Thanks for the response. No I have not checked the handguard mount. Don't know if I would know if it was mounted correctly or not. Maybe I'll take the handguard off and see what makes it tic! I'm going to watch some Youtube videos tonight; that ought to make me an expert very quickly!
 

·
"The Real Deal"
Joined
·
6,527 Posts
I've looked at the handguard closely, and see nothing that stands out. Haven't put a level on it; didn't think about that since the aimpoint only mounts on the upper receiver rail. Have not looked at the gas tube. That's a good idea. I'm not with the rifle now, but will look tomorrow.
Glad I could contribute. I know the ar platform very well, so I hope I can help you narrow down what the issue is. As for the rail, if you decide to remove it, this process will be of help. Loosen the two bolts on the bottom side of the rail near the receiver. Then place something between the two tabs to expand them, I would use something plastic, or wood, so you do not scratch the surface. Then once loose you should be able to rotate the rail maybe 5 or 10 degrees that will detach it from the notches on the barrel nut, and the rail should slide off toward the muzzle. Once apart then ypu can inspect the internals. He is a similiar rifle of mine I did that uses the same type of fastening and dissassembly a midwest SS free float . If you have questions just let me know. I suspect the barrel nut on yours is similiar.
 

Attachments

·
Registered
Joined
·
12 Posts
Discussion Starter #14
Glad I could contribute. I know the ar platform very well, so I hope I can help you narrow down what the issue is. As for the rail, if you decide to remove it, this process will be of help. Loosen the two bolts on the bottom side of the rail near the receiver. Then place something between the two tabs to expand them, I would use something plastic, or wood, so you do not scratch the surface. Then once loose you should be able to rotate the rail maybe 5 or 10 degrees that will detach it from the notches on the barrel nut, and the rail should slide off toward the muzzle. Once apart then ypu can inspect the internals. He is a similiar rifle of mine I did that uses the same type of fastening and dissassembly a midwest SS free float . If you have questions just let me know. I suspect the barrel nut on yours is similiar.

I removed the handguard this morning. Loosened the two socket head screws and the handguard just fell off. The handguard loosely fits the barrel nut and has nothing to locate in on the receiver. Not too impressed with this setup.

The barrel nut is a round cylinder with a hex head on it's end. It appeared to be torqued ok. I would of liked to take it completely apart and look at the face of the receiver. But, since I'm going to send it back to Ruger, decided they would not appreciate me tampering with it.

I looked at it very closely and could not see anything that stood out. I did look at the back of the gas tube, as you suggested. It looked to be centered.

Will send it back to Ruger for adjustment.
 

·
Registered
Joined
·
30 Posts
You said it would not adjust out with scope/ red dot nor sights ,was scope mounted to handguard or upper receiver ????

Sent from my Moto G Play using Tapatalk
 

·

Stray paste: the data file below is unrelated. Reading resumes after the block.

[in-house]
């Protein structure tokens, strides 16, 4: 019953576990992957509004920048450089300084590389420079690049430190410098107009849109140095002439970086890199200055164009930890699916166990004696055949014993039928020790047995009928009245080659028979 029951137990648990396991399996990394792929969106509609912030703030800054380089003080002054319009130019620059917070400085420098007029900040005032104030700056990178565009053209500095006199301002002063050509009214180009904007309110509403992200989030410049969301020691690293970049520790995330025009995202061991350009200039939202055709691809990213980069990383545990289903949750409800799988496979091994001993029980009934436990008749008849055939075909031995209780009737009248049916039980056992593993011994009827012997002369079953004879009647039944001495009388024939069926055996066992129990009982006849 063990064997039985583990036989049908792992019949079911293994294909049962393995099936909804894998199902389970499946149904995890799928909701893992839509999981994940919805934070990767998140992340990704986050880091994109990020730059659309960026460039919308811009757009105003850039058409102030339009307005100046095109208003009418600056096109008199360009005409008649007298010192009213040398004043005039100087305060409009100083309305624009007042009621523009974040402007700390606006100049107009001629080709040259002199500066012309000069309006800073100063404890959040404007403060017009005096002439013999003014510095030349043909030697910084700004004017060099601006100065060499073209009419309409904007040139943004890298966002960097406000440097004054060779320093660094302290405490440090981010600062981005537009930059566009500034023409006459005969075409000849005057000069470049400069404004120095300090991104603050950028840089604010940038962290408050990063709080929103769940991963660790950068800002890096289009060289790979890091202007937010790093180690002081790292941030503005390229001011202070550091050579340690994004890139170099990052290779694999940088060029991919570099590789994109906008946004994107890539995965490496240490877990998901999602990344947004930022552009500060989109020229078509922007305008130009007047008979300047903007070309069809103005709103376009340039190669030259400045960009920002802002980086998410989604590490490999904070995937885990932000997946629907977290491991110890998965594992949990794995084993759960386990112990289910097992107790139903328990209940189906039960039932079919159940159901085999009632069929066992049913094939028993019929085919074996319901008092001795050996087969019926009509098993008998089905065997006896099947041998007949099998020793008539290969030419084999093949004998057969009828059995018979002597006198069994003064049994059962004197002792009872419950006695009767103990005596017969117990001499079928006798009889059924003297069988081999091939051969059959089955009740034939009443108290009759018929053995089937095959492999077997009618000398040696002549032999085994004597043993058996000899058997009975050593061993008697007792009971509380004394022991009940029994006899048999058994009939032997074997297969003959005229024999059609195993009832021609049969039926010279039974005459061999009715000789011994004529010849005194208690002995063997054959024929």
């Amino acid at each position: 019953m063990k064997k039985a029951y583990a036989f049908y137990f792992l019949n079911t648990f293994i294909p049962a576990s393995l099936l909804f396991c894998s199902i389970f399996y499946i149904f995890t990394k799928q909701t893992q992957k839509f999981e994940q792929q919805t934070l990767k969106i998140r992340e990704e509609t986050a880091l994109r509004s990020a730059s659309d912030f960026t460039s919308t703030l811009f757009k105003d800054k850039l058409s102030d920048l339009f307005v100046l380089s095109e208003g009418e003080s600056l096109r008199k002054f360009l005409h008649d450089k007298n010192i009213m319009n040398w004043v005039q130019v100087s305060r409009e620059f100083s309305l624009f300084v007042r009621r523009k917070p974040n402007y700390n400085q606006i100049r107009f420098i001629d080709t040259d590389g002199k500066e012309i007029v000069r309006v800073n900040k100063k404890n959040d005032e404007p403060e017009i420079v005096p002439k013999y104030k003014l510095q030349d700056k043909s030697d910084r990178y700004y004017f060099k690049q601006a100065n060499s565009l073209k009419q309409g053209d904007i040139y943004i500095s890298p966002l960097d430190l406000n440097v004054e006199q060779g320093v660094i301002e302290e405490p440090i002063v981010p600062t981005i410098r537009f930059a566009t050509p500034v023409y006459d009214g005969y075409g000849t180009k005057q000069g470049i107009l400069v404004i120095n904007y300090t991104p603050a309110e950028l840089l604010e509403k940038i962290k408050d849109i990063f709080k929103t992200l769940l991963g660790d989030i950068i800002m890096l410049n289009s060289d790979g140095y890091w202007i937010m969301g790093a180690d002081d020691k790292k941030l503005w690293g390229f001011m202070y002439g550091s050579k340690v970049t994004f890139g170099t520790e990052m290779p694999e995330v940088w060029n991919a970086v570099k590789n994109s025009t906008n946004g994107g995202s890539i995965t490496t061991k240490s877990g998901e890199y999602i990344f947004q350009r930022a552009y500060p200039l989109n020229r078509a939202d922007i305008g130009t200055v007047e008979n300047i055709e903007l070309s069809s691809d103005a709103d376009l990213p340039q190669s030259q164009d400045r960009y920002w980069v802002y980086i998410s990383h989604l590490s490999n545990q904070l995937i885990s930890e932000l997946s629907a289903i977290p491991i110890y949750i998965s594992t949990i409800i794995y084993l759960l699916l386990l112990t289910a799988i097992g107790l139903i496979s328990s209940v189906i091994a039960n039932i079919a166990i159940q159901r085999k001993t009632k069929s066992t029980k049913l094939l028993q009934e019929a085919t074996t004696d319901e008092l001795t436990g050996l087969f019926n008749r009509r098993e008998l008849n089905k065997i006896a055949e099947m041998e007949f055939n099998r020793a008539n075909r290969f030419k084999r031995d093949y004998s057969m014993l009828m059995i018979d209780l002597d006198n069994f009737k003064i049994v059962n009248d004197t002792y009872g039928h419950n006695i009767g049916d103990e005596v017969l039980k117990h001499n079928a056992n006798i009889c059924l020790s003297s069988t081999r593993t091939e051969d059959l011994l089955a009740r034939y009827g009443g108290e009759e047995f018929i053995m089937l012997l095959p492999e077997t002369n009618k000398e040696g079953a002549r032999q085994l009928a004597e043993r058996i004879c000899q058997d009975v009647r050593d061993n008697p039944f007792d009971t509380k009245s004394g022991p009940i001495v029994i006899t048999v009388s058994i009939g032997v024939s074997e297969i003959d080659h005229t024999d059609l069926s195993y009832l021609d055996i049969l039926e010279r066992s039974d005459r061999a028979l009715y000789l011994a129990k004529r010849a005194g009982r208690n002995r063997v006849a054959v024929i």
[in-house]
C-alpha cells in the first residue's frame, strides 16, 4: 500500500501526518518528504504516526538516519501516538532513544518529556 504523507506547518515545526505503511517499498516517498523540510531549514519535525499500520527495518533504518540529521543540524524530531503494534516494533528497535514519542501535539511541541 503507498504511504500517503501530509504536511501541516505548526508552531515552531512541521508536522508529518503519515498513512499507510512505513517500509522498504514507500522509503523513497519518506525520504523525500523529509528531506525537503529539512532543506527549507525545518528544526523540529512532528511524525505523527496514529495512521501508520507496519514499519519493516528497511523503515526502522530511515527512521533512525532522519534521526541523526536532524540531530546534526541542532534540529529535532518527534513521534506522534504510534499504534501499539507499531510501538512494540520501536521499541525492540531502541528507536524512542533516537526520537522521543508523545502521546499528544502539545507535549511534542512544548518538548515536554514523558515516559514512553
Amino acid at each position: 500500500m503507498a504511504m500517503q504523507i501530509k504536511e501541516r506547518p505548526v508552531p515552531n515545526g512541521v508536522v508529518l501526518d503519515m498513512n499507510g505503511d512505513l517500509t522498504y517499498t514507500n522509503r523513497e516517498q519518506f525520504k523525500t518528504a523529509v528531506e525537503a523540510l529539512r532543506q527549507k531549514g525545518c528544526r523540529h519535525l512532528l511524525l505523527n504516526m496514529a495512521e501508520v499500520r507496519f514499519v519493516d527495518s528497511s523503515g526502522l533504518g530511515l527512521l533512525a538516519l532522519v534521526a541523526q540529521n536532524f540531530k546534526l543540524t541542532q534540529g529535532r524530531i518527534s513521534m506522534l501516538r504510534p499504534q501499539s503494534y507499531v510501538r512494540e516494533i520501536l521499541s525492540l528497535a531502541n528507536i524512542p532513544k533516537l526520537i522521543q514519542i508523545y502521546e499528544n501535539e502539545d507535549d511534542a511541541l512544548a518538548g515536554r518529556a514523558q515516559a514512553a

Registered
Joined
·
1,592 Posts
You're having a problem after changing sights and adding a red dot and think it needs to go back to Ruger?

Does it shoot to point if aim on iron sights? Did you bore sight it? Can others shoot it correctly?

Jeff

Sent from my XT1254 using Tapatalk
 

·
"The Real Deal"
Joined
·
6,527 Posts
I removed the handguard this morning. Loosened the two socket head screws and the handguard just fell off. The handguard loosely fits the barrel nut and has nothing to locate in on the receiver. Not too impressed with this setup.

The barrel nut is a round cylinder with a hex head on it's end. It appeared to be torqued ok. I would of liked to take it completely apart and look at the face of the receiver. But, since I'm going to send it back to Ruger, decided they would not appreciate me tampering with it.

I looked at it very closely and could not see anything that stood out. I did look at the back of the gas tube, as you suggested. It looked to be centered.

Will send it back to Ruger for adjustment.
Sending it back to ruger is the best bet. The setup you described sounds identical to the troy mrf rail and how its constructed. I am not a big fan of that setup, the barrel nut is hard to torque needing a special wrench thats not easily found in my experience. Kinda like it needs a crows foot large enough that can be attached to the torque wrenchs shank.
The mounting design of the yankee hill diamomd is threaded on, its ultra strong. The midwest ss also uses a design similiar to the troy however has more bearing surface to bite into increasing strength.

I wish I could help further, but do wish you success in getting it going as it should be.;)
 

·
Registered
Joined
·
12 Posts
Discussion Starter #19
You're having a problem after changing sights and adding a red dot and think it needs to go back to Ruger?

Does it shoot to point if aim on iron sights? Did you bore sight it? Can others shoot it correctly?

Jeff

Sent from my XT1254 using Tapatalk
No I did not change sights; the rifle comes with no sights. I first shot it with the red dot and then with a set of irons sights. Neither can be adjusted far enough right to sight in. The elevation is good and shot groups are good. Just can't get adjusted right enough. I have not had others to shoot it.

I believe the barrel must be a little out of square with the receiver.

Have packaged the rifle and will send to Ruger for adjustment.
 

·
Registered
Joined
·
30 Posts
That is what kept confusing me when others kept mentioning loose or misaligned rail .if it is with open and scope ( same poa problem) it is in the barrel or upper receiver barrel interface .I agree send it back ( I'd send a Target with it .


Sent from my Moto G Play using Tapatalk
 
1 - 20 of 23 Posts
Top